Once amateur photographers decide to go pro, their next step is learning how to develop a photo niche. Specialized images focused on specific topics typically sell better and faster with private clients and in stock photography markets. With the wave of citizen journalism sweeping America, it makes sense to focus on niche markets.
Get Your Niche On
Obviously, photographers love to take pictures. While many are content to use their skills as a hobby or an artistic outlet, many others long to make a living doing the thing they love most. Niche photography is one way to turn a picture-snapping hobby into a career, but most people don't know how to get started. As defined by Merriam-Webster, "niche" means: "a place, employment, status, or activity for which a person or thing is best fitted." You've just taken the first baby step into getting your niche on by understanding exactly what the term means.
How to Develop a Photo Niche Step-by-Step
Developing a niche in photography is actually easy, but making it successful is the tricky part. As in most career fields, it takes know-how, business sense and technique to turn talented photographic artists into successful niche photographers. The sections below offer long-term planning options for becoming a niche photographer:
Interest and Affinity
Although they don't always go hand-in-hand, it's important to figure out the areas of photography in which you excel and feel the most amount of passion. Choosing more than one field to study boosts the chance of building a successful photography career. However, it's best to remain focused and not spread your attention too thin.
After you've pinpointed a niche market or two, study all aspects of the field,,such as competition, sales, markets and expenses. Become familiar with the success (or failure) stories provided by photographers who chose the same field. Learn how they succeeded and model your business plan accordingly. At the same time, try to discover why some photographers failed and avoid taking similar steps. Most niche photographers are eager to share the details of their career ventures. While you're studying your field, stay educated about emerging technologies related to photography in general.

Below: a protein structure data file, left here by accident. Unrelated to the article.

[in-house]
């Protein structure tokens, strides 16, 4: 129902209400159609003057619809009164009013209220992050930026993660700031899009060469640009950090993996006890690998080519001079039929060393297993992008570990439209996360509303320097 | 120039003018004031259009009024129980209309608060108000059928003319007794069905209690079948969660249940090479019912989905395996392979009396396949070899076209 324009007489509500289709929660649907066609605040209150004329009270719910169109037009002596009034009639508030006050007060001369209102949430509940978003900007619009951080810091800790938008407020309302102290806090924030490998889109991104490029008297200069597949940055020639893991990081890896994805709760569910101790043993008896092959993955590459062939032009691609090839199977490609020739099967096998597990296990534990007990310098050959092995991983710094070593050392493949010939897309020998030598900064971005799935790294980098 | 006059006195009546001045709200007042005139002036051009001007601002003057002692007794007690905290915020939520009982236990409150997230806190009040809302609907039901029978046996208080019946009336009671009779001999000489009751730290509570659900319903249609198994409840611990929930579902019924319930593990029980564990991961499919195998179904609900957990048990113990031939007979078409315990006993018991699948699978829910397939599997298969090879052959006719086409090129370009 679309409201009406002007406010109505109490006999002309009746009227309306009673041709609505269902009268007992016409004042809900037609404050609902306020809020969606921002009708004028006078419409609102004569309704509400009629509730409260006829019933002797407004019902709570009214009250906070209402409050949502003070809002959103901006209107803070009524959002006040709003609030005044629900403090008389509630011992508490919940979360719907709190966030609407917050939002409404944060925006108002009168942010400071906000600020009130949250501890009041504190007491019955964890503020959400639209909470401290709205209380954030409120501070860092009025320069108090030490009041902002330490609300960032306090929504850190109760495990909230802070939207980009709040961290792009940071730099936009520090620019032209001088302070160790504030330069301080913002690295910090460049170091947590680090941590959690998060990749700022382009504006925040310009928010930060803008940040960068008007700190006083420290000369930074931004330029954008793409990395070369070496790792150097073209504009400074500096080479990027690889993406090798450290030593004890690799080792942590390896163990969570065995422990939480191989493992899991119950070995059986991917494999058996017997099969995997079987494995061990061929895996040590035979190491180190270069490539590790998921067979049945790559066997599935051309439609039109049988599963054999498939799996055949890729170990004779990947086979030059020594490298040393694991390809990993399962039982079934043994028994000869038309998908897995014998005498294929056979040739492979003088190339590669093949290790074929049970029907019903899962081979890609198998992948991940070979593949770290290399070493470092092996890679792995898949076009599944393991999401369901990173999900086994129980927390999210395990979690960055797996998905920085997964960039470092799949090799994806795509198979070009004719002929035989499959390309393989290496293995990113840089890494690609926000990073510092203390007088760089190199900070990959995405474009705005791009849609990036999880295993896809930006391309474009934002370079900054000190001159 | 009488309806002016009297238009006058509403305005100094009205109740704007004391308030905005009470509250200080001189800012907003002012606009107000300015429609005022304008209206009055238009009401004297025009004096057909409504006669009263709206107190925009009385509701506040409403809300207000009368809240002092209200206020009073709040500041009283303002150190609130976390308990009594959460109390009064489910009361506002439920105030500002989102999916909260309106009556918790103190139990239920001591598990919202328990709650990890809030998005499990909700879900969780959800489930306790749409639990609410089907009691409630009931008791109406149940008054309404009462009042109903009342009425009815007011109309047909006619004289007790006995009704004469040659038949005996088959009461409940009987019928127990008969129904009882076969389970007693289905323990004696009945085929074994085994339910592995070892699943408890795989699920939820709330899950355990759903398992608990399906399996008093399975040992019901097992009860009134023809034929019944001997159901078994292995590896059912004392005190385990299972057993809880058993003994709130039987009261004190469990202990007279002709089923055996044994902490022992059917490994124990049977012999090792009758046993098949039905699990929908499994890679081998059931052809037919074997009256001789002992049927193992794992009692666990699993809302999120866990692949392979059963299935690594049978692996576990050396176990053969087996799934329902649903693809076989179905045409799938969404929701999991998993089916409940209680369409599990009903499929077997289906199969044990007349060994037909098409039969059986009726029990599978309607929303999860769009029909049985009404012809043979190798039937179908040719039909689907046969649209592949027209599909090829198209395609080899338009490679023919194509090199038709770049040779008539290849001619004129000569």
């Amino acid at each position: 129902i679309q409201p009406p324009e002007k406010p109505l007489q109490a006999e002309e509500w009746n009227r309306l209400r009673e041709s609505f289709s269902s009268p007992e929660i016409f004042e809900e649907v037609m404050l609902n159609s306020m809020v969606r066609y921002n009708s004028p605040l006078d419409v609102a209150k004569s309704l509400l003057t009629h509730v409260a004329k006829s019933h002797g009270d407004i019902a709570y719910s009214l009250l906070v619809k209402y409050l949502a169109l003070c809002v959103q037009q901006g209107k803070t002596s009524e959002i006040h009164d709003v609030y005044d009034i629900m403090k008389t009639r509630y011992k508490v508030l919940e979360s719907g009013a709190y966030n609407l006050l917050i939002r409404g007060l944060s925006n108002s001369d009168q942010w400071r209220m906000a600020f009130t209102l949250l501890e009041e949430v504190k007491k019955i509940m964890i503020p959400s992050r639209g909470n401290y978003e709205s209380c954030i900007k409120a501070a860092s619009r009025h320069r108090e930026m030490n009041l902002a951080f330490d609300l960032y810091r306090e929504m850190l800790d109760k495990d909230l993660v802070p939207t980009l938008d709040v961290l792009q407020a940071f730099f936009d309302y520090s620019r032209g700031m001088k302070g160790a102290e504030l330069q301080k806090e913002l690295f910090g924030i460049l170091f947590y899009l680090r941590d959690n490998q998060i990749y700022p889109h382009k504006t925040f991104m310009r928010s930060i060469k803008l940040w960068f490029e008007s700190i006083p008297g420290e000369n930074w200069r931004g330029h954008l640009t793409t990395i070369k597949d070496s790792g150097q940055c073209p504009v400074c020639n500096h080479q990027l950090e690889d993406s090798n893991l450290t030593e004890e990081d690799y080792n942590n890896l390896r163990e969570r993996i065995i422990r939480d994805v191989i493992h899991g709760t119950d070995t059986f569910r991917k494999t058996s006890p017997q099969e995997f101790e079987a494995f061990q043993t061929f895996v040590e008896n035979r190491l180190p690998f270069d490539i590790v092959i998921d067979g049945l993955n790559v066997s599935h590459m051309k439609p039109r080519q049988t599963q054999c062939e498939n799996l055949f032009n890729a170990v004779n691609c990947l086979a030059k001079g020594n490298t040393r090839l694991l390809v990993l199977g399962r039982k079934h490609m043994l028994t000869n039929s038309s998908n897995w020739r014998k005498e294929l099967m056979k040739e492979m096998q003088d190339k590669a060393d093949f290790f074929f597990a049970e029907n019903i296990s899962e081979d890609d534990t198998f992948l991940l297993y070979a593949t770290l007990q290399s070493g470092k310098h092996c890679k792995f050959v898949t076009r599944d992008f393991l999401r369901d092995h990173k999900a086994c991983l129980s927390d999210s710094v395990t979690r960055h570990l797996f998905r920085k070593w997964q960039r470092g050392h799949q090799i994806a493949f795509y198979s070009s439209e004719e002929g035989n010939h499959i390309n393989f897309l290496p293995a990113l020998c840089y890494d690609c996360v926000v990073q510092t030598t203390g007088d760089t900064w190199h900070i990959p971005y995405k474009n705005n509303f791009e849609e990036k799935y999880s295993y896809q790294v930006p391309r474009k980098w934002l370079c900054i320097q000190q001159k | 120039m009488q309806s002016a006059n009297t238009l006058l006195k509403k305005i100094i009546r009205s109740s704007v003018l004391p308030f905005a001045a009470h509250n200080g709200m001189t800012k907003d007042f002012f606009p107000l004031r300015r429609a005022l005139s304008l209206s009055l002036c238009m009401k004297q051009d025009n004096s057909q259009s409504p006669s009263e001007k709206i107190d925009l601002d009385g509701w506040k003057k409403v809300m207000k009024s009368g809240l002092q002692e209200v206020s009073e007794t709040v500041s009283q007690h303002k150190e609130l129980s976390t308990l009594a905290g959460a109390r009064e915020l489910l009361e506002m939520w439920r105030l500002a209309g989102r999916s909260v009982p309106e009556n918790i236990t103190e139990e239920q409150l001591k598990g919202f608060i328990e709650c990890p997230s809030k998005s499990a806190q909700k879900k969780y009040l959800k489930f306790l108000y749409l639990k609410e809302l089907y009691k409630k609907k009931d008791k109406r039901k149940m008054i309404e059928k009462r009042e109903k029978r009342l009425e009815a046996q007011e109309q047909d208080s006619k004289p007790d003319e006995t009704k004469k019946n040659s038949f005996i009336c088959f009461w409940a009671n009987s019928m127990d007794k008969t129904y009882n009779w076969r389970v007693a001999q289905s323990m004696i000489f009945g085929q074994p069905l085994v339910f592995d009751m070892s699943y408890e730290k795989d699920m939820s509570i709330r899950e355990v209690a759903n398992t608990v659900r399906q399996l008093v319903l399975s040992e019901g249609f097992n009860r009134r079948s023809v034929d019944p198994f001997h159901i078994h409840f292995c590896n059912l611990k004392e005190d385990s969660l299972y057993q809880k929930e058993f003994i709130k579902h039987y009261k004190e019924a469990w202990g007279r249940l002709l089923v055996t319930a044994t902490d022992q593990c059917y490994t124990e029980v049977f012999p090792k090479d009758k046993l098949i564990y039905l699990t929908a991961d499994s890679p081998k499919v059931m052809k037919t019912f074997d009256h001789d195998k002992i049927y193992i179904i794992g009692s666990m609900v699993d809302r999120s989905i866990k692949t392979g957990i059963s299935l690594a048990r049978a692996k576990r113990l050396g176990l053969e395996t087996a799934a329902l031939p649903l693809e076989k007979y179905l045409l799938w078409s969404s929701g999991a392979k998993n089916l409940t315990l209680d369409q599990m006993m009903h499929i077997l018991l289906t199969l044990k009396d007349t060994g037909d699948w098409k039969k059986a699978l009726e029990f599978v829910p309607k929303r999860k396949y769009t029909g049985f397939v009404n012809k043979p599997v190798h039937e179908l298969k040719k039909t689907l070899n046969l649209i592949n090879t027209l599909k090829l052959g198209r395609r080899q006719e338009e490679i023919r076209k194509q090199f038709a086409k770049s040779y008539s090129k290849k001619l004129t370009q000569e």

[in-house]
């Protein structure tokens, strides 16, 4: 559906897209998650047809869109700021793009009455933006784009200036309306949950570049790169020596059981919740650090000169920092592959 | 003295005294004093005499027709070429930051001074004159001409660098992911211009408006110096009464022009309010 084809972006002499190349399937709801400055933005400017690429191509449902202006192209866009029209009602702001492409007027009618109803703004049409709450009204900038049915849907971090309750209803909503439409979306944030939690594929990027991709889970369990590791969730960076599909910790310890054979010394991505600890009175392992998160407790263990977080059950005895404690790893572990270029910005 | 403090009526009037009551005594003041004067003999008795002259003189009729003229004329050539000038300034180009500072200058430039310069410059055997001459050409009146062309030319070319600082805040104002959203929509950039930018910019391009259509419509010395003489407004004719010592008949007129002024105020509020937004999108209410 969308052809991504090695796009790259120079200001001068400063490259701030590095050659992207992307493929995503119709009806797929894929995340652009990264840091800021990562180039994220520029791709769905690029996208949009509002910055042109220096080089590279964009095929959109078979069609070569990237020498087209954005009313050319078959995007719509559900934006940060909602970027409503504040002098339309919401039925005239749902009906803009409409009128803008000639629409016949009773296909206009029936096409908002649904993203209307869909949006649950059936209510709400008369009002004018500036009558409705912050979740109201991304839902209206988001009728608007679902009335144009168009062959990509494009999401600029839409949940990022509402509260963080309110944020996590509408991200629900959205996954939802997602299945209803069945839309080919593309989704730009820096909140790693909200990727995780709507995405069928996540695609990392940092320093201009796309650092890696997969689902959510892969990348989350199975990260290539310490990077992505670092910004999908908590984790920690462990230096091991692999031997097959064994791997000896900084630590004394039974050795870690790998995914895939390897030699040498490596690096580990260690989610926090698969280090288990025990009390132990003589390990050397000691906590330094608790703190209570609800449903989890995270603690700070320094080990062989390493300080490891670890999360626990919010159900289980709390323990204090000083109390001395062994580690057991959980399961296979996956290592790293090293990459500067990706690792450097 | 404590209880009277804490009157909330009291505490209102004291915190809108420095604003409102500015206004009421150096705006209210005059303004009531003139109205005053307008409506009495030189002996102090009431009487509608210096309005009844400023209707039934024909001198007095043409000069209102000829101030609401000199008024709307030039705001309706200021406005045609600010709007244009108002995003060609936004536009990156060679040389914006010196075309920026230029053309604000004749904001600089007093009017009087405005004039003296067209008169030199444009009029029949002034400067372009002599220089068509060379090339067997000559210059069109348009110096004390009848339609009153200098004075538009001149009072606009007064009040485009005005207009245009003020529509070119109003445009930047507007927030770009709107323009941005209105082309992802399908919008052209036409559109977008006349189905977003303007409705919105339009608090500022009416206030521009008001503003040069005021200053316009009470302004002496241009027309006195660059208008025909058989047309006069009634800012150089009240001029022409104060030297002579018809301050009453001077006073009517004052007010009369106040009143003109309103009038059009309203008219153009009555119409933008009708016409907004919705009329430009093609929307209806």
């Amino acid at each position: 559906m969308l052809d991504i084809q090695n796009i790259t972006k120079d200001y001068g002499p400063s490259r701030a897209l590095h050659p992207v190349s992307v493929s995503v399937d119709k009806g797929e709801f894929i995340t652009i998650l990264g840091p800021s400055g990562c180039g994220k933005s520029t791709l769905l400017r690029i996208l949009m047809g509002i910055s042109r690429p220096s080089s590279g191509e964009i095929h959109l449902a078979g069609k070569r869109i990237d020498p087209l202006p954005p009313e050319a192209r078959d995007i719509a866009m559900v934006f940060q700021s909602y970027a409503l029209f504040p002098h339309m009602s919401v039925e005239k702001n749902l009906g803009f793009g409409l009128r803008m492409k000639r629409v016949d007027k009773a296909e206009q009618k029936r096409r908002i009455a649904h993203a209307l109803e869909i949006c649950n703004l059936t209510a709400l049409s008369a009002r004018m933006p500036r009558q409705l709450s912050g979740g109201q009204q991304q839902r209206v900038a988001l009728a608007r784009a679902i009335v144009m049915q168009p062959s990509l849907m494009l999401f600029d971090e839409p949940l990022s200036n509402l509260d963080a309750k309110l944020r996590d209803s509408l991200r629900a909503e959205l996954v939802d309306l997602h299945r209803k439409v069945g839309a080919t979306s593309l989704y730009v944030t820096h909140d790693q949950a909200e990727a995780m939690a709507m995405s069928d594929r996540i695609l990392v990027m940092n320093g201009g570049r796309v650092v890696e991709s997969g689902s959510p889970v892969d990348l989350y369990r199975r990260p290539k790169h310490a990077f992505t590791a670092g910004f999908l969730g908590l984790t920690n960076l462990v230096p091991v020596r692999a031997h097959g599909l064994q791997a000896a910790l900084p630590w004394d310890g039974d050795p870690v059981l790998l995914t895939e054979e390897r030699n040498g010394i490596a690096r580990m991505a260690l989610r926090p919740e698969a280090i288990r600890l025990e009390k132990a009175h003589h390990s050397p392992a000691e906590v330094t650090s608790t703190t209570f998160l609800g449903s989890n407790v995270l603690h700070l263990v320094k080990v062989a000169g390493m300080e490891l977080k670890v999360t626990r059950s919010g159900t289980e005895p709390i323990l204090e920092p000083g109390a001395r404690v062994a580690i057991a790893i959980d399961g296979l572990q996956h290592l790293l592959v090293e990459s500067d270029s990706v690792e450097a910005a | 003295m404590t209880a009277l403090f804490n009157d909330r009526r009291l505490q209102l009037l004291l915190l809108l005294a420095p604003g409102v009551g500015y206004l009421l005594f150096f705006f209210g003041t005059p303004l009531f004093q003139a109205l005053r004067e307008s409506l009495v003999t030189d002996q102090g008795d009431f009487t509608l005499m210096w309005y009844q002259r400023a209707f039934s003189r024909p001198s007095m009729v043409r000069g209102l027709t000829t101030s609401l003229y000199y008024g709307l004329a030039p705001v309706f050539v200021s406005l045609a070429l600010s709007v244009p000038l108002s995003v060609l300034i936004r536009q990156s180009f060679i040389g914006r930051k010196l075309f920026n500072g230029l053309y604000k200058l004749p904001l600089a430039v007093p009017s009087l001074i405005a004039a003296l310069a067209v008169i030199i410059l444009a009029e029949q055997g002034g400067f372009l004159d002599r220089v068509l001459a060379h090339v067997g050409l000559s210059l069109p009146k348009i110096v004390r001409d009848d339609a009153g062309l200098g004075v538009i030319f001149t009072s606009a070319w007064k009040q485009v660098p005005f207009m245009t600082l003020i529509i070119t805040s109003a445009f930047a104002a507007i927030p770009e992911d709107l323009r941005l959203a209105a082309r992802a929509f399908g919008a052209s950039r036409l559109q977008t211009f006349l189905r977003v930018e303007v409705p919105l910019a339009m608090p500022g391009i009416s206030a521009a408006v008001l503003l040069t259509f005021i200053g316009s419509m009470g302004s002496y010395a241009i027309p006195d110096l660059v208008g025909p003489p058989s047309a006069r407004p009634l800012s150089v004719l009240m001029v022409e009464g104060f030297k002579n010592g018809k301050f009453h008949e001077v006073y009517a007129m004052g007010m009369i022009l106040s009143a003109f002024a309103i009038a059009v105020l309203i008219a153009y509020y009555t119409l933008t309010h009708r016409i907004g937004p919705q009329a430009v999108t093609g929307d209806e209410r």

Style and Craft
Style evolves over a lifetime of taking photographs. By using techniques that feel comfortable and produce fantastic images, your own style will develop the more you use your camera. Don't be afraid to let the evolution of style influence the way you work. Rather than change the look of your photos, style evolution adds layers of craftsmanship, which improves your images.
Business Sense and Marketing
Photography is so enjoyable that it's easy to forget you're running a business at the same time. Become an entrepreneur and expand your professional sense of business by taking courses, studying literature, developing a business plan and learning the nuances of your market. When you're ready to begin, you'll know how to target your clientele, market your wares and operate efficiently. Always be ready to sell yourself by letting your business grow by reputation.
Portfolio and Publishing
Choose images that best cater to your niche when you're building your portfolio. If you're pursuing more than one field, create portfolios for each area of interest rather than having one all-encompassing collection. Potential clients want to view examples related to their industry when choosing a photographer. Also, don't forget to update your existing portfolio with the images your clients purchase and publish. Publishing credits go a long way toward establishing your business.
Possible Niche Markets
Now that you know how to develop a photo niche, it's time to consider your options. In addition to the tried and true niches like wedding photography, large format wall portraits, nature/wildlife and children/babies, the niches below are gaining a hefty following:
Along with the technical and business elements, learning how to develop a photo niche is part intuition and part common sense. You want your enterprise to succeed, but remember to take risks and toss the rules out the window occasionally. It might take a bit of trial and error to create a successful niche, but no other industry holds the promise of making a lucrative and enjoyable career like the world of photography.